Wakashin: The most important point about the JK Section concept is to create an atmosphere where normal citizens who have never even thought about urban planning (I call such people “yurui citizens”) can enjoy themselves. JKs are the representatives of these “yurui citizens.”
They do not have rigid mindsets, such as ideas about the revitalization of towns and development of community frameworks, that professionals and citizens who are strongly interested in community activities tend to have. I believe that creating a situation where adults who tend to consider urban planning in terms of theory are swayed by “yurui JK citizens” can develop new communication and a sense of “softness” in the community.
Ogawa: Indeed. This means that “yurui citizens” produce “soft chaos.” The result is changes in regional societies.
Wakashin: Yes. More than 20 projects and activities were created in a year, and covered close to 100 times on TV and in the newspapers. However, more than these PR effects, I think that the greatest results that we have reaped through this initiative were the awareness on the greater importance of learning together over teaching, the birth of a collaboration that goes beyond generations, and changes in the adults in the community. These were achieved by taking the bold step of making young people the central players, and to sway adults through that.
Despite the conventional concept that people can only attain adulthood if they are educated and managed by adults, this project takes a bold step in granting the leadership to youths, and creates opportunities for them to engage in activities together with adults, putting into practice the concept of “learning while teaching, teaching while learning.”
Ogawa: What type of initiatives has the JK Section come up with?
Wakashin: Last year, the library application called “Sabota” drew the most attention. This was an idea that members of the JK Section came up with, and allows users to somehow obtain information about the availability of individual desks at the library.
Ogawa: “Somehow” means that the information is not precise, doesn’t it? (Laughs)
Wakashin: Yes, it is “somehow.” (Laughs) Previously, users have had to call the library beforehand to make reservations, but with this application, they can “somehow” find out about the availability of the seats without calling the library.
Ogawa: Your keyword of “yurui” also applies here, doesn’t it?
Wakashin: Yes. Since a user can somehow see the availability of seats, they can easily decide on their actions, such as “I will not go to the library now since all the seats are taken up,” or “I will go now since there are quite a number of available seats.” If they use the telephone booking system, they would have had to first provide their names and contact information to make the reservation, and then would have had to call a second time if they decided not to go after all. To these girls, the previous system had been a very troublesome one. Based on the idea proposed by the JK Section, an actual system was developed in collaboration with local companies and students of municipal college and vocational institutes in the region.
Ogawa: How do you regard the “yurui communication” that you have proposed?
Wakashin: It is often said that “Future communication should not be one-directional, but should be interactive,” or that “We should engage in proactive communication.” However, such concepts, imported from overseas, do not fit perfectly with the sense of trial and error that we go through in everyday life here.
Ogawa: It is true. People do not say “JK” in the United States. (Laugh)
Wakashin: When I explain the concept of doing things together to the NEETs and JKs, I always use the term “yurui.” I think that it is a superb expression. I am not involved in these projects in a paranoid or rigid way, but neither do I just leave them completely alone. Although there are some connections, we do not make decisions for them on methods and answers that are easy to grasp, but ponder over them together. That is my idea of “yurui.”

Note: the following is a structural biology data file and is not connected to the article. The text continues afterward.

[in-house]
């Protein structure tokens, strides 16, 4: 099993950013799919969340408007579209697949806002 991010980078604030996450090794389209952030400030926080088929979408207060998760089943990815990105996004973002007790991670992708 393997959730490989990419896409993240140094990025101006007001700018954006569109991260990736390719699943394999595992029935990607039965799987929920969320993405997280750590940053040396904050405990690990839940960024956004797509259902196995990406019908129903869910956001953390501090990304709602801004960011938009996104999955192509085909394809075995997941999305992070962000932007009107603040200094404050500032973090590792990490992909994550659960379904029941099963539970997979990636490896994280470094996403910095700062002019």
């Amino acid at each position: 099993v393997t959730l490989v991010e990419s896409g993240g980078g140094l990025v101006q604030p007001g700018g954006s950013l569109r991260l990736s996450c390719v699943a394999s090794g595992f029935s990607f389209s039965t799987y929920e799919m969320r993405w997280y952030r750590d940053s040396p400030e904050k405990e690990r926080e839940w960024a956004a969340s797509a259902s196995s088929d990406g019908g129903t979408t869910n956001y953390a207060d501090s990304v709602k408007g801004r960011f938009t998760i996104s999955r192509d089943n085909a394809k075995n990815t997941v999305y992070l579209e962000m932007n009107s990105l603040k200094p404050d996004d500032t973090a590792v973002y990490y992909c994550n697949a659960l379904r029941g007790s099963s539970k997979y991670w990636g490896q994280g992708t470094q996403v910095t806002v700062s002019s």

Ogawa: Even so, does it not require considerable patience to put your idea of “yurui communication” into practice from the standpoint of leaders and teachers?
Ogawa: Don’t you have any thoughts of creating “spaces” for yurui communication at SFC?
Wakashin: Our current education system is one that is focused on problem solving, and follows the framework of certain military organizations whereby the teacher stands at the lectern and issues instructions to students. Moreover, even though everyone talks about how much they dislike such organizations and systems, they all become nervous when it comes to quitting. Even as they say that they do not want to be managed, they wish to be managed. It is a complicated situation.
Ogawa: There is no unifying force. Complete freedom is the same as a lack of freedom.
Wakashin: I believe that rather than searching for answers somewhere, it is vital for us to create “spaces” that allow us to continue searching and exploring in a light-hearted manner even though we do not know what the answer is. I think that SFC is an institution that allows us to conduct such research. I aim to make full use of this campus and develop various research projects going forward.
Ogawa: In future, there are plans at SFC to carry out an experimental education program called “Miraisozojuku.” In this program, teachers and students stay together for two to three weeks to tackle certain themes, and attempt to gain something through the experience. I think that the new style of communication that you have pointed out to us today can also provide many hints and ideas for such new educational initiatives.
Project Research Associate, Graduate School of Media and Governance, Keio University. He is also a graduate of the Master’s program in the same graduate school. He specializes in communication theories between humans and organizations aimed at drawing out an inherent sense of purpose and diversity in people, and industrial and organizational psychology.
He leads the planning and implementation of numerous experimental projects, including NEET Co., Ltd. where all members are directors of the company, the Sabae City Office JK Section where female high school students take on leadership in reforming local government, and the Yurui Shushoku program where members can earn a monthly salary of 150,000 yen while not working four days a week.
Former Executive Director of the Keio Research Institute at SFC, and Professor, Faculty of Environment and Information Studies, Keio University. He is also a graduate of the Master’s program at the Graduate School of Engineering, Keio University. He specializes in communication design, theories of Internet society, and human interfaces.
In 2014,he won the “Best Paper Award Social Networking Service for Helping Each Other in the Neighborhoods”.